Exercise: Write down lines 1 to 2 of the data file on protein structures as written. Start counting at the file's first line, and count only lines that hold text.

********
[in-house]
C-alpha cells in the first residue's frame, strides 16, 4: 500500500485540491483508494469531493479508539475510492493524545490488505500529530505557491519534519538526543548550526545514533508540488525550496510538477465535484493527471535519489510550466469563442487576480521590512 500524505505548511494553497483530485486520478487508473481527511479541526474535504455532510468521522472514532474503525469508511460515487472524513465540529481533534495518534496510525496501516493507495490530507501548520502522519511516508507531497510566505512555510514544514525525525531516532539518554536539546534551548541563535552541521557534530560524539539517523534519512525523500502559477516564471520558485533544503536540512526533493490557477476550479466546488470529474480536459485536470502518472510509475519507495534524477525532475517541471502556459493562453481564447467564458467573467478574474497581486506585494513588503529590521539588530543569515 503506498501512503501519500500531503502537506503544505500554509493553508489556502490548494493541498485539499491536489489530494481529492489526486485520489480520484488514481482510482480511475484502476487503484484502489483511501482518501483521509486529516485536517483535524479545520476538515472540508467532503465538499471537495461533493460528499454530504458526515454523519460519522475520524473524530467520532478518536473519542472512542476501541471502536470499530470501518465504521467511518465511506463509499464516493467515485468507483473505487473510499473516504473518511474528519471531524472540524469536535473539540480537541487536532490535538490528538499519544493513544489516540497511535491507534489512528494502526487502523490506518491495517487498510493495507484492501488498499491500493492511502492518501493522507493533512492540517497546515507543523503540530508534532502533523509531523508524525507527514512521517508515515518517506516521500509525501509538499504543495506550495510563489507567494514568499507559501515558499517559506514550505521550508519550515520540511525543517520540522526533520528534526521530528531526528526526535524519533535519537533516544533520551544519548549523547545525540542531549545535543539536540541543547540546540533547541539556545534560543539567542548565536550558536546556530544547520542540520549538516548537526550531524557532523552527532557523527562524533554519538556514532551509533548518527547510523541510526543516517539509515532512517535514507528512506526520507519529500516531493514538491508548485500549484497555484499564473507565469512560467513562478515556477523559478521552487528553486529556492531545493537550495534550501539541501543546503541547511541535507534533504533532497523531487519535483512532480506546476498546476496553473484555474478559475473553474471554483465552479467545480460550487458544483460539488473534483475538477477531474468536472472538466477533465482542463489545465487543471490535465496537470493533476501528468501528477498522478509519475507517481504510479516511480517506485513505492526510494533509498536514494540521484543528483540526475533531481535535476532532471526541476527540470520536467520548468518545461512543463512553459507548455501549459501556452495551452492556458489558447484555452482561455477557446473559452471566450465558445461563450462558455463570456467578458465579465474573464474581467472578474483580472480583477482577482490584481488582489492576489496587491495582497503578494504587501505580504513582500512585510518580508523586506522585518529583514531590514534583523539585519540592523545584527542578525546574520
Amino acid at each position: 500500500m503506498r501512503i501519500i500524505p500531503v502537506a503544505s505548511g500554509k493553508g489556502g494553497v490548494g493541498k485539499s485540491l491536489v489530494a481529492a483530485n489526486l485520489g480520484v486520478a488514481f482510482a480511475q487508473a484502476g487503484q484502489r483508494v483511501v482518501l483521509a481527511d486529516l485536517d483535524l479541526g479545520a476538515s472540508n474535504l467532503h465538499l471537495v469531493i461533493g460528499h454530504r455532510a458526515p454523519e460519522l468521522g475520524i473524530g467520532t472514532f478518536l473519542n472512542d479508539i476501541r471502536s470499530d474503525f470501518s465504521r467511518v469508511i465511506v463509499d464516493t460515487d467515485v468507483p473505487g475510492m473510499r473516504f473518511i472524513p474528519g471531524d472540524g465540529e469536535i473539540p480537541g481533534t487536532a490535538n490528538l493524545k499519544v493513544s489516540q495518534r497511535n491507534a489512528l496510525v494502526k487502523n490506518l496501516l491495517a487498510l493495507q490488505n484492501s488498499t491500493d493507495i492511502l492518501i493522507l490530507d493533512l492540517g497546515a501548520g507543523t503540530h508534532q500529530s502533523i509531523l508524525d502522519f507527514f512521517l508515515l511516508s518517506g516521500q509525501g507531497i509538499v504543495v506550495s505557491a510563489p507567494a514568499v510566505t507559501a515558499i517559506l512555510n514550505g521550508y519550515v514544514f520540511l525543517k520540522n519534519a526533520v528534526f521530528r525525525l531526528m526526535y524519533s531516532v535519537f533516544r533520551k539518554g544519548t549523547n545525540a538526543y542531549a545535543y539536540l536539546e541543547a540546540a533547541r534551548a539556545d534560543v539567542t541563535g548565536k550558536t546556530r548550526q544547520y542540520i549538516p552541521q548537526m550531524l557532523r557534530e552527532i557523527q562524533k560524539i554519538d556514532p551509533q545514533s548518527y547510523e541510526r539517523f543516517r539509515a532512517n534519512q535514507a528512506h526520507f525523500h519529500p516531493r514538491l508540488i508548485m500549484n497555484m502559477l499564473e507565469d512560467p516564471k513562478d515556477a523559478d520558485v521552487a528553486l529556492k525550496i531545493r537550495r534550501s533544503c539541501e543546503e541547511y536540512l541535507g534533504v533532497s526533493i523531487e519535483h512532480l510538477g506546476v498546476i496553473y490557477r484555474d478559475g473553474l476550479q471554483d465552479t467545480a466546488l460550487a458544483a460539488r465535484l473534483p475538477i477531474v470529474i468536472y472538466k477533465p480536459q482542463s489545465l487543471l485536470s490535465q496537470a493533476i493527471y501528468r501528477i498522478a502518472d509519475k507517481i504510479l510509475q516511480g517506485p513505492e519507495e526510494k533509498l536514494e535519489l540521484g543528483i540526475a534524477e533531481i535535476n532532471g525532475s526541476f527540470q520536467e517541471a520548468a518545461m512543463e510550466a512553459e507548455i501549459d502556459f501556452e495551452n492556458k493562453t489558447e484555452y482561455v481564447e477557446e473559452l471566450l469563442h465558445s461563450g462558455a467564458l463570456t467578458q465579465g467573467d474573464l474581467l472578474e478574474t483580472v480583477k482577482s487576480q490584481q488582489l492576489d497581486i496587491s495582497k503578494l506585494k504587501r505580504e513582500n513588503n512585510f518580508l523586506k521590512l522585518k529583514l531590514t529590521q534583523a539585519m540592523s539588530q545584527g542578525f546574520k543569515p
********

[in-house]
C-alpha cells in the first residue's frame, strides 16, 4: 500500500485540491483508494469531493479508539475510492493524545490488505500529530505557491519534519538526543548550526545514533508540488525550496510538477465535484493527471535519489510550466469563442487576480521590512 500524505505548511494553497483530485486520478487508473481527511479541526474535504455532510468521522472514532474503525469508511460515487472524513465540529481533534495518534496510525496501516493507495490530507501548520502522519511516508507531497510566505512555510514544514525525525531516532539518554536539546534551548541563535552541521557534530560524539539517523534519512525523500502559477516564471520558485533544503536540512526533493490557477476550479466546488470529474480536459485536470502518472510509475519507495534524477525532475517541471502556459493562453481564447467564458467573467478574474497581486506585494513588503529590521539588530543569515 503506498501512503501519500500531503502537506503544505500554509493553508489556502490548494493541498485539499491536489489530494481529492489526486485520489480520484488514481482510482480511475484502476487503484484502489483511501482518501483521509486529516485536517483535524479545520476538515472540508467532503465538499471537495461533493460528499454530504458526515454523519460519522475520524473524530467520532478518536473519542472512542476501541471502536470499530470501518465504521467511518465511506463509499464516493467515485468507483473505487473510499473516504473518511474528519471531524472540524469536535473539540480537541487536532490535538490528538499519544493513544489516540497511535491507534489512528494502526487502523490506518491495517487498510493495507484492501488498499491500493492511502492518501493522507493533512492540517497546515507543523503540530508534532502533523509531523508524525507527514512521517508515515518517506516521500509525501509538499504543495506550495510563489507567494514568499507559501515558499517559506514550505521550508519550515520540511525543517520540522526533520528534526521530528531526528526526535524519533535519537533516544533520551544519548549523547545525540542531549545535543539536540541543547540546540533547541539556545534560543539567542548565536550558536546556530544547520542540520549538516548537526550531524557532523552527532557523527562524533554519538556514532551509533548518527547510523541510526543516517539509515532512517535514507528512506526520507519529500516531493514538491508548485500549484497555484499564473507565469512560467513562478515556477523559478521552487528553486529556492531545493537550495534550501539541501543546503541547511541535507534533504533532497523531487519535483512532480506546476498546476496553473484555474478559475473553474471554483465552479467545480460550487458544483460539488473534483475538477477531474468536472472538466477533465482542463489545465487543471490535465496537470493533476501528468501528477498522478509519475507517481504510479516511480517506485513505492526510494533509498536514494540521484543528483540526475533531481535535476532532471526541476527540470520536467520548468518545461512543463512553459507548455501549459501556452495551452492556458489558447484555452482561455477557446473559452471566450465558445461563450462558455463570456467578458465579465474573464474581467472578474483580472480583477482577482490584481488582489492576489496587491495582497503578494504587501505580504513582500512585510518580508523586506522585518529583514531590514534583523539585519540592523545584527542578525546574520